NEW YORK (CBSNewYork) - A deadly night in New York City trickled into Friday morning.
Police say at least 11 people were shot. Three men died due to gun iolence.
CBS2's John Dias reports on what police union leaders are saying about it.
A baseball hat and used medical gloves are in the center of one of New York City's latest homicide scenes. Police say that around 2 a.m., three men were shot at the corner of East 179th street and Clinton Avenue in the Crotona section of the Bronx.
A 60-year-old man died.
"A whole clip," said Catherine Ortiz. "Had to be 10-12 at least, real loud."
Two hours later, and less than a mile away in Tremont, a 44-year-old man was also fatally shot in the back of the head on Park Avenue.
Around 10 p.m. Thursday night in Downtown Brooklyn, police say a 23-year-old man was fatally shot in his head on the corner of Fulton Street and Flatbush Avenue.
Another shooting happened about 30 minutes later in the Hunts Point section, police said. Two men were shot on Gilbert Place and managed to bring themselves to the hospital without first responders. It's unclear what conditions they were in.
"After this pandemic and crisis, people are going crazy. For nothing, they want to shoot people," said Crotona resident Leonard Josh.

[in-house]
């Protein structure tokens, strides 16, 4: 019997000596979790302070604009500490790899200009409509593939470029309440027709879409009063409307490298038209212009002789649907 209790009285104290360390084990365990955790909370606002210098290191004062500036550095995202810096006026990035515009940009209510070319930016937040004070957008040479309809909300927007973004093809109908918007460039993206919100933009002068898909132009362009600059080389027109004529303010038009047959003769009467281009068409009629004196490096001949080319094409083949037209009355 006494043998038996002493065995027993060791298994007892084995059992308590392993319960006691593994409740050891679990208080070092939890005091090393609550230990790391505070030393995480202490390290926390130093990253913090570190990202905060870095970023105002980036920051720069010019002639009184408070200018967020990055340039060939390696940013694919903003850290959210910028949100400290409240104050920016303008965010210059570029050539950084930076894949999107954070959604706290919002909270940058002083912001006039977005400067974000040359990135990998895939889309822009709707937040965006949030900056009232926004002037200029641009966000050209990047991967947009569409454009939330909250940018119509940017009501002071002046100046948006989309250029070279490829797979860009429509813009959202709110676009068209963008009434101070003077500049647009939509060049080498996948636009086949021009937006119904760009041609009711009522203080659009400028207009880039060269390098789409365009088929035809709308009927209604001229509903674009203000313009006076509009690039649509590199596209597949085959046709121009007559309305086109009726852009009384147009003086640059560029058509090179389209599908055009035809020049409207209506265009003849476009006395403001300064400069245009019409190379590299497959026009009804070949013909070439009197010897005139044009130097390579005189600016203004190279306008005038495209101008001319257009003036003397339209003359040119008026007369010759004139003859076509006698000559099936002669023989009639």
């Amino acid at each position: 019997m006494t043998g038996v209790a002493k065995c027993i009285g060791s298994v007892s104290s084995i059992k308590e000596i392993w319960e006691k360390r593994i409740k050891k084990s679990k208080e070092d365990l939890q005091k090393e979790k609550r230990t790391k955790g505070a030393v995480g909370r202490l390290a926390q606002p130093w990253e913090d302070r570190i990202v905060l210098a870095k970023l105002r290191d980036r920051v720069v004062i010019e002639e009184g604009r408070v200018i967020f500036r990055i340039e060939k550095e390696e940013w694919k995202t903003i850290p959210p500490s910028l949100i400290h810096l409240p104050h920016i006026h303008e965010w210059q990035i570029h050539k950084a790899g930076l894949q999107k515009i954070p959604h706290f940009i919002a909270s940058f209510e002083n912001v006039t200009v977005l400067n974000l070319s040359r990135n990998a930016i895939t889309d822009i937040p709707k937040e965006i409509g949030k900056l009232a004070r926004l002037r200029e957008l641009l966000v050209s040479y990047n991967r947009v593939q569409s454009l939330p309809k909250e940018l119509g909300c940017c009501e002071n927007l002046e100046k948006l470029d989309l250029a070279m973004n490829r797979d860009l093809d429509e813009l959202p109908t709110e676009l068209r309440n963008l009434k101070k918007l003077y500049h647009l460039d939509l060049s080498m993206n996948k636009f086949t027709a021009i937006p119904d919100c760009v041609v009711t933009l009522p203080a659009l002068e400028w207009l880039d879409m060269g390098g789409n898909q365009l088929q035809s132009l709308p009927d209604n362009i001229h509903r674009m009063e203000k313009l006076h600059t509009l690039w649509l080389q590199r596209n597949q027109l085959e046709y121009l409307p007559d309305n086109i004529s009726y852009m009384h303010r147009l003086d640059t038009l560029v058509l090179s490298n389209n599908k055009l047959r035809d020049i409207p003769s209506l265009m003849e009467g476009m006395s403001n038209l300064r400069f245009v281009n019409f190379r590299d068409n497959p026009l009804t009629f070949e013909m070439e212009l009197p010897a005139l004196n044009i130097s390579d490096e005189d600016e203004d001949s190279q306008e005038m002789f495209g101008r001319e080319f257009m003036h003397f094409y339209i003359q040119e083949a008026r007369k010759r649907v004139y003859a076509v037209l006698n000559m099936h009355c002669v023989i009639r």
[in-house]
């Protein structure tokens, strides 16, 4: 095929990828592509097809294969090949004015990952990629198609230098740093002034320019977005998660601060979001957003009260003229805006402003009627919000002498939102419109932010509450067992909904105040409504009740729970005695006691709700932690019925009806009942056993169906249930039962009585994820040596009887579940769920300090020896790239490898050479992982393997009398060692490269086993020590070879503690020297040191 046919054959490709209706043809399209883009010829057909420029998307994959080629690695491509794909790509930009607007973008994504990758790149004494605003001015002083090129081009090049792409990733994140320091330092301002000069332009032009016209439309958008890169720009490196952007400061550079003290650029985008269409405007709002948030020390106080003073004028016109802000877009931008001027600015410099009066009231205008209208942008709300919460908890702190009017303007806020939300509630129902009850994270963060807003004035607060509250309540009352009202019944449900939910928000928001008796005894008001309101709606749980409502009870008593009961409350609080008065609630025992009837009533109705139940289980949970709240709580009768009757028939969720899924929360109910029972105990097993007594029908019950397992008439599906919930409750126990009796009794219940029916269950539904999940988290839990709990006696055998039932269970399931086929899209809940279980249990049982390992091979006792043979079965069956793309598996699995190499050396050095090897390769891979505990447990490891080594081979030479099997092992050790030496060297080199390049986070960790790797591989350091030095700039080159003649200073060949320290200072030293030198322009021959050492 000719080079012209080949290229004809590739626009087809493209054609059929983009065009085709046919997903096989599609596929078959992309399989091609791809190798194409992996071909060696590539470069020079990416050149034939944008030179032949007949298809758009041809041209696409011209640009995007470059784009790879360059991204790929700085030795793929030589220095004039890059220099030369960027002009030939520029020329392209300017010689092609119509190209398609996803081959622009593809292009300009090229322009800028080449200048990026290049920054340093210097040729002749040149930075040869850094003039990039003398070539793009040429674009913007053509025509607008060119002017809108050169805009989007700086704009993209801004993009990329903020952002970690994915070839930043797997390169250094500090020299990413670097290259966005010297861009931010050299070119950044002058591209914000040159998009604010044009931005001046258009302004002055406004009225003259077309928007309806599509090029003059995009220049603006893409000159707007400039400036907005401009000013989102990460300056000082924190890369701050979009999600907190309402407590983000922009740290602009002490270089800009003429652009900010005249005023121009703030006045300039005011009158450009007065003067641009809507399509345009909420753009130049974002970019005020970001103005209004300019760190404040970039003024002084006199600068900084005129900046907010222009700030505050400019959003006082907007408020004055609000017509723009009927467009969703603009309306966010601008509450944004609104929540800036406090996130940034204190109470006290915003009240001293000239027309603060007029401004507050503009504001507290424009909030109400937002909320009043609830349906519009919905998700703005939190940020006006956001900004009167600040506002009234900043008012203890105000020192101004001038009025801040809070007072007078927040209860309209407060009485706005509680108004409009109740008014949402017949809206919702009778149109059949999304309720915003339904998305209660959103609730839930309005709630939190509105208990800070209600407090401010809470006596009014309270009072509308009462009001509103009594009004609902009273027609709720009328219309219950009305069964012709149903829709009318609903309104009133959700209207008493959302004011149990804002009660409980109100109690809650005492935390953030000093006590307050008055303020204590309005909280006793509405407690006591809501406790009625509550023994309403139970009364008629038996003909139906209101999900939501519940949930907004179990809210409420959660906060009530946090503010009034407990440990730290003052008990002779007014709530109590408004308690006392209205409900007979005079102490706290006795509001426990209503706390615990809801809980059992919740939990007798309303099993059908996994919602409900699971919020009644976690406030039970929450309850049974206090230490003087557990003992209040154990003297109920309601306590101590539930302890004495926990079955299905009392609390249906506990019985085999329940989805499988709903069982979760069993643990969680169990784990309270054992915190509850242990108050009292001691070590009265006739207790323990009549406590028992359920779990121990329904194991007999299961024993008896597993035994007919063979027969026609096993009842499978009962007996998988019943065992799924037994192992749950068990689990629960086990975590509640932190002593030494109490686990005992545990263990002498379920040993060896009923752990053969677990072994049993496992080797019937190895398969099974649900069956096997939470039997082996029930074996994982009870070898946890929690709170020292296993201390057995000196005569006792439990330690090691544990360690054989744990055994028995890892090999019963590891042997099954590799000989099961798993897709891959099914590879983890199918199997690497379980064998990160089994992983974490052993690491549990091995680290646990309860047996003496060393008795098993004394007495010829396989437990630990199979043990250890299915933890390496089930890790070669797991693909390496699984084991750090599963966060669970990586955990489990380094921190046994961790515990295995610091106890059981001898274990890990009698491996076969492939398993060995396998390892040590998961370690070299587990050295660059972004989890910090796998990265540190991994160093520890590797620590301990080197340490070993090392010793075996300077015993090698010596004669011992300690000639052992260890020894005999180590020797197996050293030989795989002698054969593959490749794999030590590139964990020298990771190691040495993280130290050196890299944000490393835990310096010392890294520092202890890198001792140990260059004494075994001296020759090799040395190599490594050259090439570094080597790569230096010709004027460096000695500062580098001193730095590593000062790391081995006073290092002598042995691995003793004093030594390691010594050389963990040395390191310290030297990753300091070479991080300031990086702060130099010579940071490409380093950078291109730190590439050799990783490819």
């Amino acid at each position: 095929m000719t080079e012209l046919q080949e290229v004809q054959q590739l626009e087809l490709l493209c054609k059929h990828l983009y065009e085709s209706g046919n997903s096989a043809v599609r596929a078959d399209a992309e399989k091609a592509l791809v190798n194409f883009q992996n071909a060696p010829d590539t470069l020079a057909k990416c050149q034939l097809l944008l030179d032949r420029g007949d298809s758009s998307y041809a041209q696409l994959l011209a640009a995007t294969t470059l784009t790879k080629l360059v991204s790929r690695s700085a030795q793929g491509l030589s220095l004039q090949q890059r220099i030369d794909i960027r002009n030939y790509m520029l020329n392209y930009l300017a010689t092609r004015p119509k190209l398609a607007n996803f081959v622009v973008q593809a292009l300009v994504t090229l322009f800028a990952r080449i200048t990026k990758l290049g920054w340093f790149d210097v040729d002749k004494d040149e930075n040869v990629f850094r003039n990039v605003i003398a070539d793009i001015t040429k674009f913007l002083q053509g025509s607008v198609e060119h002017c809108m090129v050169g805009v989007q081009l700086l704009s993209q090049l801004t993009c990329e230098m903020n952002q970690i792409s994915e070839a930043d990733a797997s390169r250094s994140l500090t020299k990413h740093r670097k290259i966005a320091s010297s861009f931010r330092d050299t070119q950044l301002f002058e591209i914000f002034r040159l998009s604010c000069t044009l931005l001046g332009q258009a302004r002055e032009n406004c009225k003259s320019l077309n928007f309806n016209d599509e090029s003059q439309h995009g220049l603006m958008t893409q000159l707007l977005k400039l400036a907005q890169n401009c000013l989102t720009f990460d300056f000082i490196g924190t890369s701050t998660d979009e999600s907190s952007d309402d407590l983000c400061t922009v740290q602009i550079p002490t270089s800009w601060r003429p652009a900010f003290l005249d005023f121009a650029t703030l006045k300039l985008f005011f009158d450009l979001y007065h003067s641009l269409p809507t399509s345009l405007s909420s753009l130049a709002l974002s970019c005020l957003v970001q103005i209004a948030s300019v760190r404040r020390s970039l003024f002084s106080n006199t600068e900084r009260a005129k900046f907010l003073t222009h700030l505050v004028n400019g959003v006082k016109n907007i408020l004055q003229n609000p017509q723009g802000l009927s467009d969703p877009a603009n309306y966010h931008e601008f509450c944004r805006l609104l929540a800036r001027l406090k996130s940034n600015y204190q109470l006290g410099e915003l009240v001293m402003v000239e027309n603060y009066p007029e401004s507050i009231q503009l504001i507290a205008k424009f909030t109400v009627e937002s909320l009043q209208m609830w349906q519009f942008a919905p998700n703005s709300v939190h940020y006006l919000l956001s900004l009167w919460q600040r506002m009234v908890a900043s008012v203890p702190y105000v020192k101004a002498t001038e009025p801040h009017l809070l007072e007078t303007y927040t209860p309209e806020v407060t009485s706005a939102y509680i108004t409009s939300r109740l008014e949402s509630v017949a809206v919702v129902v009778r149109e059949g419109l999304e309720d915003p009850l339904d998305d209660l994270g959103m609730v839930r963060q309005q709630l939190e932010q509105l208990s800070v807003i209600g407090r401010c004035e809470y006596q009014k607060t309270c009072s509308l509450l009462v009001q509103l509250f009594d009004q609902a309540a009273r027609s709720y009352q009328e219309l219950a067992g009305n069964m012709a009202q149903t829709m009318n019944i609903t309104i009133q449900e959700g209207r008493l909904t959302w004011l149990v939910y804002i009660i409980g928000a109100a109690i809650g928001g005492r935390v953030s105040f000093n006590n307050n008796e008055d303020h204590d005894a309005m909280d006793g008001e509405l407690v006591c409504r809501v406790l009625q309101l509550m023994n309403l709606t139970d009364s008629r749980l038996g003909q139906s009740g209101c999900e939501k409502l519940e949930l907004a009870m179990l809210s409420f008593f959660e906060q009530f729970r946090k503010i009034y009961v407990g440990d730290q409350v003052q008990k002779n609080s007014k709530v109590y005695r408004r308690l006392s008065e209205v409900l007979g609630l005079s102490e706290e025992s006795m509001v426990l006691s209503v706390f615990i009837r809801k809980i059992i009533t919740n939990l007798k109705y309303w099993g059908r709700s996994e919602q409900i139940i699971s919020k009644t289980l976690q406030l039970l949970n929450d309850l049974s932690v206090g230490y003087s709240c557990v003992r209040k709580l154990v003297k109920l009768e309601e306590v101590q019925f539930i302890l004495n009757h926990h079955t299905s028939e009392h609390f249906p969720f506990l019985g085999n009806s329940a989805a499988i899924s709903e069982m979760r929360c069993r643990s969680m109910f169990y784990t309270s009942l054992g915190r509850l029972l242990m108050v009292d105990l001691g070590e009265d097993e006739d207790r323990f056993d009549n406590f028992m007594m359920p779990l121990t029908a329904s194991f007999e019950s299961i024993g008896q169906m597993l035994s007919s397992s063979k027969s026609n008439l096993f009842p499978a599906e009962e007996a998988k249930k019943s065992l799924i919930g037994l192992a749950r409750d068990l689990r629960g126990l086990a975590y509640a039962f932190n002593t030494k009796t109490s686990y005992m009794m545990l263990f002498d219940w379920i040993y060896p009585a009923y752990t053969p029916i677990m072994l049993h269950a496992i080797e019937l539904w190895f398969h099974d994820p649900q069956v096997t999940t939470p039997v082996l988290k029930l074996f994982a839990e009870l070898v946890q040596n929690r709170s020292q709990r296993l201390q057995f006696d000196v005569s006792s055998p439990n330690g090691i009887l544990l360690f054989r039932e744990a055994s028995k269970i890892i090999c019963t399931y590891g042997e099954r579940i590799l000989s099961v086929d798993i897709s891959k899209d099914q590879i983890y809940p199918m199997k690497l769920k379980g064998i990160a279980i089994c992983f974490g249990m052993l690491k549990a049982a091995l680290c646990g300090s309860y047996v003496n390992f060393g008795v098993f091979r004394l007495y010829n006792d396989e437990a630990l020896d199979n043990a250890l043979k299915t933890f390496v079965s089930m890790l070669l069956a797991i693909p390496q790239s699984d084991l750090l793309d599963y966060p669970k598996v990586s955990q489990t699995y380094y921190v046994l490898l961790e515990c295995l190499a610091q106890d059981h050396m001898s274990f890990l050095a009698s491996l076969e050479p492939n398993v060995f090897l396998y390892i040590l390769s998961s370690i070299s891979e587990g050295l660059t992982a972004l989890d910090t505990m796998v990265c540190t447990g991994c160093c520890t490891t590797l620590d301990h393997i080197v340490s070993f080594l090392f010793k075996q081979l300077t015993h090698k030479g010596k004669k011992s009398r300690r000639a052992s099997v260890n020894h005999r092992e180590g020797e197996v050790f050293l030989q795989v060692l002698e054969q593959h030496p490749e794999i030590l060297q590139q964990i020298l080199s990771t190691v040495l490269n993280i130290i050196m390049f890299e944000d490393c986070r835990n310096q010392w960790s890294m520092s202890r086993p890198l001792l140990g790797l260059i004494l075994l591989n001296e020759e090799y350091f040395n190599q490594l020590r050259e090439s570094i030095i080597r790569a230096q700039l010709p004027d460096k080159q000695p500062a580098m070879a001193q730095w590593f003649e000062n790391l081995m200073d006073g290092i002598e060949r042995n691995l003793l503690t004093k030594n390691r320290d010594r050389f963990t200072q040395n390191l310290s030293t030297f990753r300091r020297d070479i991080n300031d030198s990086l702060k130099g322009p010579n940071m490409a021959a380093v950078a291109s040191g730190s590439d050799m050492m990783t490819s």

According to the NYPD, at least 11 people were shot in six hours across New York City. The latest numbers show shootings are up 82% in the city compared to the same time last year. Gun arrests are down 8%.
"Some of the violence is because of pandemic, courts not open," a Crotona resident named Kevin told Dias.
Kevin said he believe bad seeds are trying to exploit a tough time for the city.
"Who doesn't condemn violence, except for the people who is doing it," he said. "People want peace, people want equality and justice, but you have some other people who just want chaos, and any chaos that's going on, they will take advantage of it."
Friday, a "Stop The Violence" march was held by police and police unions to show support for local law enforcement. Leaders say certain police reform is the reason for the spike in violence.
"The criminals basically know, their hands are untied," said Vincent Vallelong, vice president of the Sergeants Benevolent Association. "They're not afraid of a police officer coming up to them."
The president of the Detectives Endowment Association says bail reform and city ordinances that prevents cops from sitting, standing or kneelingon a suspect's stomach or back are the problems.
"What's going on is that the government officials on the state and city level have enacted laws that have handcuffed the police and the police cannot do their job," said Paul DiGiacomo, president of Detectives Endowment Association.
While those officers march, others are still investigating the overnight shootings, trying their hardest to catch the suspects..
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